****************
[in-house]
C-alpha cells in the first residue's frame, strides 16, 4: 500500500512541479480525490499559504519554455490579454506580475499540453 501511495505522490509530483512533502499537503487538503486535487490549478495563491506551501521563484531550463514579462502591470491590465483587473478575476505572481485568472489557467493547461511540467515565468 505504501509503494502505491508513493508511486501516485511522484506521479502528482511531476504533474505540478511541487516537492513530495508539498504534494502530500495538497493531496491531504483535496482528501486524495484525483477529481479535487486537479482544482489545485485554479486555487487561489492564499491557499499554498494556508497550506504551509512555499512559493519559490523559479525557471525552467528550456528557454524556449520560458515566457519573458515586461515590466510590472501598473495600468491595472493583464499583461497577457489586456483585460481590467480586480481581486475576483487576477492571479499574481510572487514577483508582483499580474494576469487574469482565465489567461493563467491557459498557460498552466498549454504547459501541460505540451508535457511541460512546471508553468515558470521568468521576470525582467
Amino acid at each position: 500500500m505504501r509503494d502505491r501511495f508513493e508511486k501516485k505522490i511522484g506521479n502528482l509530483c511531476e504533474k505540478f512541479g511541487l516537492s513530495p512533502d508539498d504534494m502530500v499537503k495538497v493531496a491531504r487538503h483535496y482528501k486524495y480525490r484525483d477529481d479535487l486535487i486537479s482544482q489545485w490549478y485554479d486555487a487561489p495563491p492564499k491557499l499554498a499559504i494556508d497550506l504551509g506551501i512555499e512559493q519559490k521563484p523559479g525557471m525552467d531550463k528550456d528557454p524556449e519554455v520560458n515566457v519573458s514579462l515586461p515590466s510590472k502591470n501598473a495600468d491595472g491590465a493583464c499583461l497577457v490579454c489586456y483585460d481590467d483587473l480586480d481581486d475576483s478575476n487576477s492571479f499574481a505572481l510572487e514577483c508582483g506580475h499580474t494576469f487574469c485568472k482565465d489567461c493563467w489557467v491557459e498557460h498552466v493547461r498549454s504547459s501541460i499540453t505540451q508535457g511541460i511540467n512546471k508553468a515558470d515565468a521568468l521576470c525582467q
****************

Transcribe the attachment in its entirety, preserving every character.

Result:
[in-house]
C-alpha cells in the first residue's frame, strides 16, 4: 500500500512541479480525490499559504519554455490579454506580475499540453 501511495505522490509530483512533502499537503487538503486535487490549478495563491506551501521563484531550463514579462502591470491590465483587473478575476505572481485568472489557467493547461511540467515565468 505504501509503494502505491508513493508511486501516485511522484506521479502528482511531476504533474505540478511541487516537492513530495508539498504534494502530500495538497493531496491531504483535496482528501486524495484525483477529481479535487486537479482544482489545485485554479486555487487561489492564499491557499499554498494556508497550506504551509512555499512559493519559490523559479525557471525552467528550456528557454524556449520560458515566457519573458515586461515590466510590472501598473495600468491595472493583464499583461497577457489586456483585460481590467480586480481581486475576483487576477492571479499574481510572487514577483508582483499580474494576469487574469482565465489567461493563467491557459498557460498552466498549454504547459501541460505540451508535457511541460512546471508553468515558470521568468521576470525582467
Amino acid at each position: 500500500m505504501r509503494d502505491r501511495f508513493e508511486k501516485k505522490i511522484g506521479n502528482l509530483c511531476e504533474k505540478f512541479g511541487l516537492s513530495p512533502d508539498d504534494m502530500v499537503k495538497v493531496a491531504r487538503h483535496y482528501k486524495y480525490r484525483d477529481d479535487l486535487i486537479s482544482q489545485w490549478y485554479d486555487a487561489p495563491p492564499k491557499l499554498a499559504i494556508d497550506l504551509g506551501i512555499e512559493q519559490k521563484p523559479g525557471m525552467d531550463k528550456d528557454p524556449e519554455v520560458n515566457v519573458s514579462l515586461p515590466s510590472k502591470n501598473a495600468d491595472g491590465a493583464c499583461l497577457v490579454c489586456y483585460d481590467d483587473l480586480d481581486d475576483s478575476n487576477s492571479f499574481a505572481l510572487e514577483c508582483g506580475h499580474t494576469f487574469c485568472k482565465d489567461c493563467w489557467v491557459e498557460h498552466v493547461r498549454s504547459s501541460i499540453t505540451q508535457g511541460i511540467n512546471k508553468a515558470d515565468a521568468l521576470c525582467q